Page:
Soumya Jhaveri 

Japanese Journey: Traversing the vivid landscape of the East

Japan is often seen as the prime Spring Break destination due to the cherry blossoms, or sakuras. What many people don’t know is that the fall foliage in Japan is just as beautiful, and there are fewer tourists in the fall as well, making Japan a prime destination for a fall trip. The crisp, orange and red leaves stand out against both metropolitan and country landscapes.

Over Thanksgiving break, my family and I spent nine days traversing the beautiful landscape, taking in the sights and immersing ourselves in the culture. The juxtaposition of traditional, purely Japanese culture against American concepts makes for a truly unique experience. Perhaps there is no better example than Tokyo’s Harajuku Street, where stores sell both Japanese Harajuku fashions and American shoes and denim, and where a McDonald’s shines out between street vendors.

It’s easy to feel like a tourist at the top of the Tokyo tower, but it was easy for us to feel like one of the locals even though we did not speak the language — we used public transport, rode the world-renowned bullet trains and purchased drinks from the vending machines ubiquitous at each corner.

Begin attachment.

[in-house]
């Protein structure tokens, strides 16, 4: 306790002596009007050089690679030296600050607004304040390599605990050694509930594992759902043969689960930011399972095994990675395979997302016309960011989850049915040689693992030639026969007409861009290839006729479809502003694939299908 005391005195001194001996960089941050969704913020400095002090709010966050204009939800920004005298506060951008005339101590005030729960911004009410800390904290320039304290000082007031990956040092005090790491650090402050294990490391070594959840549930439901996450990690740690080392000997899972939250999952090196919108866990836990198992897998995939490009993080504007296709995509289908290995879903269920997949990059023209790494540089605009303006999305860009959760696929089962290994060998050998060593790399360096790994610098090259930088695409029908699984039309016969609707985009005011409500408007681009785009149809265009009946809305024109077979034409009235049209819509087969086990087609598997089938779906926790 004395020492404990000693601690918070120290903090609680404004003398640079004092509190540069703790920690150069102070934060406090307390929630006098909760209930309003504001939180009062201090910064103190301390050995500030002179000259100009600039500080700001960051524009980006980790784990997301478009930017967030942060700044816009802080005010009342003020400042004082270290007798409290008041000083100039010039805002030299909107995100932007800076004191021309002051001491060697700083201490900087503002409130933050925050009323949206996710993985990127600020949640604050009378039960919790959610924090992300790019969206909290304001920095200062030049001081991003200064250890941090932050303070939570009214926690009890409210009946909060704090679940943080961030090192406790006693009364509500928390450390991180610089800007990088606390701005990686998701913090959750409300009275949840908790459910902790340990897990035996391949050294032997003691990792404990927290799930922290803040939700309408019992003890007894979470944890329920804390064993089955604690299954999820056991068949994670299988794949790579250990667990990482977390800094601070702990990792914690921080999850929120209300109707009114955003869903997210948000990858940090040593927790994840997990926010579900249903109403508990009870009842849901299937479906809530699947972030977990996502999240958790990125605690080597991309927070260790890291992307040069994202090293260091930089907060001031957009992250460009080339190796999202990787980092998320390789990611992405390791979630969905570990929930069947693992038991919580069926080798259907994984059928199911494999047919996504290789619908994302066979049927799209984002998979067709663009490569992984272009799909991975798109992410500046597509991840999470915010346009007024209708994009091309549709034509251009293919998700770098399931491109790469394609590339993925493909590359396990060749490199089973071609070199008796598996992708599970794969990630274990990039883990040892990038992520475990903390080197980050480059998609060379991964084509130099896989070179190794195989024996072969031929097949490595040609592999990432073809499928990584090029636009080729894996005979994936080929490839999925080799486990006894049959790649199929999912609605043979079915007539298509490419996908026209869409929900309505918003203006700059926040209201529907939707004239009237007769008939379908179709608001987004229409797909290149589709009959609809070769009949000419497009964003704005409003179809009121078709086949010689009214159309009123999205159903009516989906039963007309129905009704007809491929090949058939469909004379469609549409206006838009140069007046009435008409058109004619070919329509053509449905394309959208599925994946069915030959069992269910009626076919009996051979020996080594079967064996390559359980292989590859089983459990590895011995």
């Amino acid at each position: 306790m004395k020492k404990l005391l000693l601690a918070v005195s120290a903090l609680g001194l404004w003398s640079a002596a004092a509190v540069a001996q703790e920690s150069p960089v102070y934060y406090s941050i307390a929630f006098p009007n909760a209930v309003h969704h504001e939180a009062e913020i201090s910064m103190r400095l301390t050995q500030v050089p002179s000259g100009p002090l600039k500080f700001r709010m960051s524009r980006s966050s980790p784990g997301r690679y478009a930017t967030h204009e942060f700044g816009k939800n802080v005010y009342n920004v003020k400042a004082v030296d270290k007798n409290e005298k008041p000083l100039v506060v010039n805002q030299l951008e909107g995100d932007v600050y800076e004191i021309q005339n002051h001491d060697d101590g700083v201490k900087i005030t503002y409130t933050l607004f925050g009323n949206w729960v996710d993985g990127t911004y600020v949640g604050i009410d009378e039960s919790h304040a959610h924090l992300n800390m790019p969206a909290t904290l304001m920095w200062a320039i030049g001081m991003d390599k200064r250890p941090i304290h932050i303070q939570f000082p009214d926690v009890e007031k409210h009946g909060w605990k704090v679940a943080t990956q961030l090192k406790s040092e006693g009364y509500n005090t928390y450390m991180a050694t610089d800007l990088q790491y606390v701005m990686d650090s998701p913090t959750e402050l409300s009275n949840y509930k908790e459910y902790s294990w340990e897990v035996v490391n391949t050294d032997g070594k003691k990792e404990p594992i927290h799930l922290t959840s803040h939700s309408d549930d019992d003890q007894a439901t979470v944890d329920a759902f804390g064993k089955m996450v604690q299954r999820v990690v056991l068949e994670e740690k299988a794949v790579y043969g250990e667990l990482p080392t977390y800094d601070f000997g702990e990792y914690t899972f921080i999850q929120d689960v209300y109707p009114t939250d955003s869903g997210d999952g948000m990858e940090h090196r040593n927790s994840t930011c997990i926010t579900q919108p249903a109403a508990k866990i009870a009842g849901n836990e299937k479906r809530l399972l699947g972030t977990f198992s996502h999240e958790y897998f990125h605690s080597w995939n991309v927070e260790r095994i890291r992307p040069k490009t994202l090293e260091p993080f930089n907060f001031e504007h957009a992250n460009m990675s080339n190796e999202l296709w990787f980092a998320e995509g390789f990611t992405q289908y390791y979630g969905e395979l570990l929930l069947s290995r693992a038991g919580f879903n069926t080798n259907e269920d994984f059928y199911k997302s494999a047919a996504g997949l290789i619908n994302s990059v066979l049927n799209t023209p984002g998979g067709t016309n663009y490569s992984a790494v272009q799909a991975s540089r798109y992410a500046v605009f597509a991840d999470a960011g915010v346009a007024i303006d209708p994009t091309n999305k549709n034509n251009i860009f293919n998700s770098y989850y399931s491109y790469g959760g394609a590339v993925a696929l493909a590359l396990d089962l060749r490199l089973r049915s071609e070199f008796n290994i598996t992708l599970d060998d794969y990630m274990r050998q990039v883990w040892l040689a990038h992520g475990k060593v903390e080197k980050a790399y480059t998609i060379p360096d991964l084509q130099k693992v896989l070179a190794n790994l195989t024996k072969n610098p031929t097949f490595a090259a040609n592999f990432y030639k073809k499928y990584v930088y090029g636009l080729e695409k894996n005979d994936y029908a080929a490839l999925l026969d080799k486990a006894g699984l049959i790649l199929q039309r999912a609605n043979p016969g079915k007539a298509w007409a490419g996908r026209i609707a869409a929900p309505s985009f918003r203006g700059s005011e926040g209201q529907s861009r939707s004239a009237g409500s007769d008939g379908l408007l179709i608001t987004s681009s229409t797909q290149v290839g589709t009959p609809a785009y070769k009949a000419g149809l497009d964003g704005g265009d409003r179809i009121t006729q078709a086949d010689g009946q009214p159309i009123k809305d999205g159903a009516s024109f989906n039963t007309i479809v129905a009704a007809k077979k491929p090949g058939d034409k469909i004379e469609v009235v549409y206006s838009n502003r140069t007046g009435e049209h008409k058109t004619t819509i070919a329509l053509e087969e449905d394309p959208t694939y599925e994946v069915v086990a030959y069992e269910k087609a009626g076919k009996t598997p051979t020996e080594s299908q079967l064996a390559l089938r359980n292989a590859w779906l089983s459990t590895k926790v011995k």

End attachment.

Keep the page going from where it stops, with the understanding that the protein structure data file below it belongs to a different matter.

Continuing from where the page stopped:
Teenagers have a bad reputation for not being interested in museums and monuments, but the historical places in Japan would captivate anyone with their fascinating architectural styles and the rich stories they hold. Add that to the plethora of shopping and dining options, and it’s easy to see why this quickly became one of my favorite trips.

AUTUMN LEAVES Japan’s fall foliage blew me away because I was used to a Californian fall – when some of the trees change color but the majority of them don’t. I was astounded to see the rich oranges, fiery reds, and mellow yellows of the leaves, which made the castles and shrines they surrounded stand out even more.

Japan offers a full sensory experience with delicious food options, vast and varied scenery, plenty of shopping fixtures and many historical monuments to visit. While the foliage is incredible in the fall, most activities can be enjoyed year-round.

If you’re looking to plan a trip anytime soon, look no further than the island 5,000 miles away.

HIMEJI CASTLE The view from Himeji castle, located near Kyoto, is breathtaking, but the castle itself is also a work of art. It still retains the original full wood interior, and despite lacking nay furnishing, is beautifully maintained inside and out. We were asked to take our shoes off when we entered and toured the castle, which is a cultural norm in most Japanese homes, restaurants and places of business, but not common at tourist attractions.